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Quick Write 111311 “Learning from Mark & David 6”

Did you notice the revision that I made to the title of the “Learning from Mark” series? If yes, you’re an avid reader of my QW posts. If no, it just makes me sad... (JKD!) When I closely examined transcripts of Analysis on http://www.pbs.org/newshour/bb/politics/july-dec11/sandb_11-11.html I would always get
intrigued by the words and phrases that Mark Shields used because they were distinctive and sophisticated. But this week’s Analysis contains a part of what David stated that I’d like to mention in my QW post, so I added a little twist to the series title. Why not learn from both educated, renowned, and accomplished American intellectuals?

In the program, they talked about Rick Perry’s flub (blunder) during the Republican debate.
David goes:
… if you haven't done the hard work understanding the complexities, well, people are going to doubt your credibility. And so, when this happened, it wasn't just a momentary lapse. It was a symptom of the core problem of his campaign, that he doesn't seem serious.

I really like the phrase “It’s not just a momentary lapse, but a symptom of the core problem”. The phrase can be used in a situation where you’d mention a recurring problem that everybody tried ignoring or avoid confronting, and convey the message that it’s better to face the problem more seriously. You could say “Okay, we should admit it’s a symptom of the core problem, nit a momentary lapse. Let’s face it before it’s too late.”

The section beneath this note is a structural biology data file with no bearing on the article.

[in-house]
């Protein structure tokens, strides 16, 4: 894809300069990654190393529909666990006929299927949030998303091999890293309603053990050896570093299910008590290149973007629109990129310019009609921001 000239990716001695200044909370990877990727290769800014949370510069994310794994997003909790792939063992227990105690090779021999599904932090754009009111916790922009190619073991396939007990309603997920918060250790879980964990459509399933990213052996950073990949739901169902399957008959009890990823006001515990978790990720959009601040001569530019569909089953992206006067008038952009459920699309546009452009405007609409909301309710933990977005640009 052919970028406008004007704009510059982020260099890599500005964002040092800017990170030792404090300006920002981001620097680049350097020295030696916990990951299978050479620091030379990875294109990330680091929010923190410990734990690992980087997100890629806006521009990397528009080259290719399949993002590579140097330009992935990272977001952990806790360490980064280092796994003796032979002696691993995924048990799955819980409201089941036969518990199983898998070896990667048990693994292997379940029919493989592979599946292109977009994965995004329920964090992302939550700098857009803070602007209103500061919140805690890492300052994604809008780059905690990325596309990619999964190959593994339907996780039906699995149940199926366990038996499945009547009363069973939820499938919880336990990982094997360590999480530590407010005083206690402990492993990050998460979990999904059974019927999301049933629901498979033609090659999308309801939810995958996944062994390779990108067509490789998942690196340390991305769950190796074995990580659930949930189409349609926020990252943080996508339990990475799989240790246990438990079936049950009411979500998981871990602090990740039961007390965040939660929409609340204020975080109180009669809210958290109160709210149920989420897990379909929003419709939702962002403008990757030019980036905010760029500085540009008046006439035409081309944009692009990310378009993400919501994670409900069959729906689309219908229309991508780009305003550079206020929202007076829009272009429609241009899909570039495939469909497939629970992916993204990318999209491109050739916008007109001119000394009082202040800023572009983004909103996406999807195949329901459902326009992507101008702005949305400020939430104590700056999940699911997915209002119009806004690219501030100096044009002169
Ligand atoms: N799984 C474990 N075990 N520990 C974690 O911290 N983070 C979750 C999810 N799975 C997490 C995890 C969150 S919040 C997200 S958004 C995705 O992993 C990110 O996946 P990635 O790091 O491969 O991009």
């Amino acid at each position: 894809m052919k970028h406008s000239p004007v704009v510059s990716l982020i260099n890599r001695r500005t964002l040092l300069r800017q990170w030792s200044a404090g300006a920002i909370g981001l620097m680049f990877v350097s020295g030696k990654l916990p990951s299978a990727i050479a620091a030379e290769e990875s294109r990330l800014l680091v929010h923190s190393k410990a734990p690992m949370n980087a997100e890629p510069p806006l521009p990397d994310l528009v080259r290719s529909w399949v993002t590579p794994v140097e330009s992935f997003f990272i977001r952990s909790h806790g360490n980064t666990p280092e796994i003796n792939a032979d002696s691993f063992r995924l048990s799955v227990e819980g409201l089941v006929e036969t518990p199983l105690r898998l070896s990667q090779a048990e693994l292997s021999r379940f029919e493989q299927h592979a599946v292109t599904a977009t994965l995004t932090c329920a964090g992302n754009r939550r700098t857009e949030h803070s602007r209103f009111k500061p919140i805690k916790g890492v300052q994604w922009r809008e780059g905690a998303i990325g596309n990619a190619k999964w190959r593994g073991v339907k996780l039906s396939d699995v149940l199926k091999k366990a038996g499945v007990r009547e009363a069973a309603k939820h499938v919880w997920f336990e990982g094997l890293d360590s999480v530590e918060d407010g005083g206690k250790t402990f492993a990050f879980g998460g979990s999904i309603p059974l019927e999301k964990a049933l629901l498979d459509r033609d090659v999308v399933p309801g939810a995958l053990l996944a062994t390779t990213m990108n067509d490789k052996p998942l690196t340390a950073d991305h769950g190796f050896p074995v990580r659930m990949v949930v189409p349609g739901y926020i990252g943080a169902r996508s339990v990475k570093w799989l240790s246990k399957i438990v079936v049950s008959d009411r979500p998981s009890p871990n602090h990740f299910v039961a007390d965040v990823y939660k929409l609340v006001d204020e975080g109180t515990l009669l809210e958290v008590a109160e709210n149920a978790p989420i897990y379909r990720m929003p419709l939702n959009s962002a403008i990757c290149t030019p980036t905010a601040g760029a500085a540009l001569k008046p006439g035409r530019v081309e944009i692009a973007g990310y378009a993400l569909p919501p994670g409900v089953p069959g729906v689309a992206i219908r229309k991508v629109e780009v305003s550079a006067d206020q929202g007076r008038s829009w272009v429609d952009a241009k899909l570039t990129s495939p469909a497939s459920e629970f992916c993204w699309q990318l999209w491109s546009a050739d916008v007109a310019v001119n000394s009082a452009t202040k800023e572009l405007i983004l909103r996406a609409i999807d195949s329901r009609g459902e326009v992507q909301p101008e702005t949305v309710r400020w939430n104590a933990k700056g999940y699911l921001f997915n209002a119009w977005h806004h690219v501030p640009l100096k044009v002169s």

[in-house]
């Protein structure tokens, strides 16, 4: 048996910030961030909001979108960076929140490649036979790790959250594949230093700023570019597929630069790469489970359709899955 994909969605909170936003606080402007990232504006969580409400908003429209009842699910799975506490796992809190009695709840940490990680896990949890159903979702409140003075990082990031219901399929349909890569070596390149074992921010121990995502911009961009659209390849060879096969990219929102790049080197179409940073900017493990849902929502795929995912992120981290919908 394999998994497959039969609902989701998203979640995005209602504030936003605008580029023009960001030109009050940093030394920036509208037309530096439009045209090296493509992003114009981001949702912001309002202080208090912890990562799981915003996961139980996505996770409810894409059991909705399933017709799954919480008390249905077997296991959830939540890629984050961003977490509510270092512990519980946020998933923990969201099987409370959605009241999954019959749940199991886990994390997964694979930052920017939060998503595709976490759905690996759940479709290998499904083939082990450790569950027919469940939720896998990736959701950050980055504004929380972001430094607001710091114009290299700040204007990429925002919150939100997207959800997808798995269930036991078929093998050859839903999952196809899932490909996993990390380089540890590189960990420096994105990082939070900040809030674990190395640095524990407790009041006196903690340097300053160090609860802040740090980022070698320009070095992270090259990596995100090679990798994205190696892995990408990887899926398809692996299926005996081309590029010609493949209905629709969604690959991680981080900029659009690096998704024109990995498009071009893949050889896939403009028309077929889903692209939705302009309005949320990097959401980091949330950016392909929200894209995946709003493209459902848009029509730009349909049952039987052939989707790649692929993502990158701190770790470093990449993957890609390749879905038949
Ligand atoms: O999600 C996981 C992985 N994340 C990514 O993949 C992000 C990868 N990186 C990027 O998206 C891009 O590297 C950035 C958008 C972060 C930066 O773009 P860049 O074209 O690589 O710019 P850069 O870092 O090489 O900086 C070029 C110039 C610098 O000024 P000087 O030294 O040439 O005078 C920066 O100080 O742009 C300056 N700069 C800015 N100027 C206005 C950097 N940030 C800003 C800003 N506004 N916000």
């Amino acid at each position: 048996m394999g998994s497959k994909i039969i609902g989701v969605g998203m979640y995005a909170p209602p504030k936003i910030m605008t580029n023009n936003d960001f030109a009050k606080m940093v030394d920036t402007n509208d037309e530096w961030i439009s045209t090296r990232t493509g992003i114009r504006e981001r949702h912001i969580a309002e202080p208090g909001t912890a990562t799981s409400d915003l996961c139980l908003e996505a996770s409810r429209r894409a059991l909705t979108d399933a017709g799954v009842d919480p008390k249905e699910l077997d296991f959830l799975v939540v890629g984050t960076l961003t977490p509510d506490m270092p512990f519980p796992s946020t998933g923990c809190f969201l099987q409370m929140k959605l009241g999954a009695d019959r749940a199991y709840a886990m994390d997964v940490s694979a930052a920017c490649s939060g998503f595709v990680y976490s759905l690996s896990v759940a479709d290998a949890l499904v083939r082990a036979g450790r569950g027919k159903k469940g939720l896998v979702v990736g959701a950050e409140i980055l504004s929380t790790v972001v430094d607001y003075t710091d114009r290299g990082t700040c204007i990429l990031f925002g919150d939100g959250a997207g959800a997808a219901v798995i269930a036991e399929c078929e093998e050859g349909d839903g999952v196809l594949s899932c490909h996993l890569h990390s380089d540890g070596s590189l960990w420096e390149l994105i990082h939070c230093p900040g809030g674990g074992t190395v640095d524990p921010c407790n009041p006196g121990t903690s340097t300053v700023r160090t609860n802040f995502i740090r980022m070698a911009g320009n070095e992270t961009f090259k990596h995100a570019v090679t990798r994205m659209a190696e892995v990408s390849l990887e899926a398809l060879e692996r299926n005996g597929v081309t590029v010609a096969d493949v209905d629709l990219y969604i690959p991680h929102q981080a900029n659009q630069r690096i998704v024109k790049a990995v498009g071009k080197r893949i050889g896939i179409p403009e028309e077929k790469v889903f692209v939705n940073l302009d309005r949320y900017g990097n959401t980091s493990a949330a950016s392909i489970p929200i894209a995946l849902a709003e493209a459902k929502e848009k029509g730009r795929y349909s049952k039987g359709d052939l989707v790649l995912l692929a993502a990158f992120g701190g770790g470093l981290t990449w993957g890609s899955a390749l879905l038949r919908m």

Mark goes:
I thought one thing about the Perry mishap the other night, it did, for the first time, humanize Mitt Romney. He was the one that said EPA.

I’d like to use the verb “humanize”. Isn’t it a nice verb to use for someone who’s always serious or charismatic, but has the “other” side? In Mark’s utterance, the phrase “for the first time” is inserted very effectively because the moment of Rick Perry’s flub turned out to reveal the humane side of Mitt Romney who had been regarded reliable and professional, but had gained less empathy from the public than Rick Perry had. Actually, I already used the verb “humanize” somewhere, like “The photo humanizes the charismatic ***** teacher.” Can you possibly imagine what the photo look like?

(25 minutes / 374 words)

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Rick Perry on the left, Ron Paul on the right

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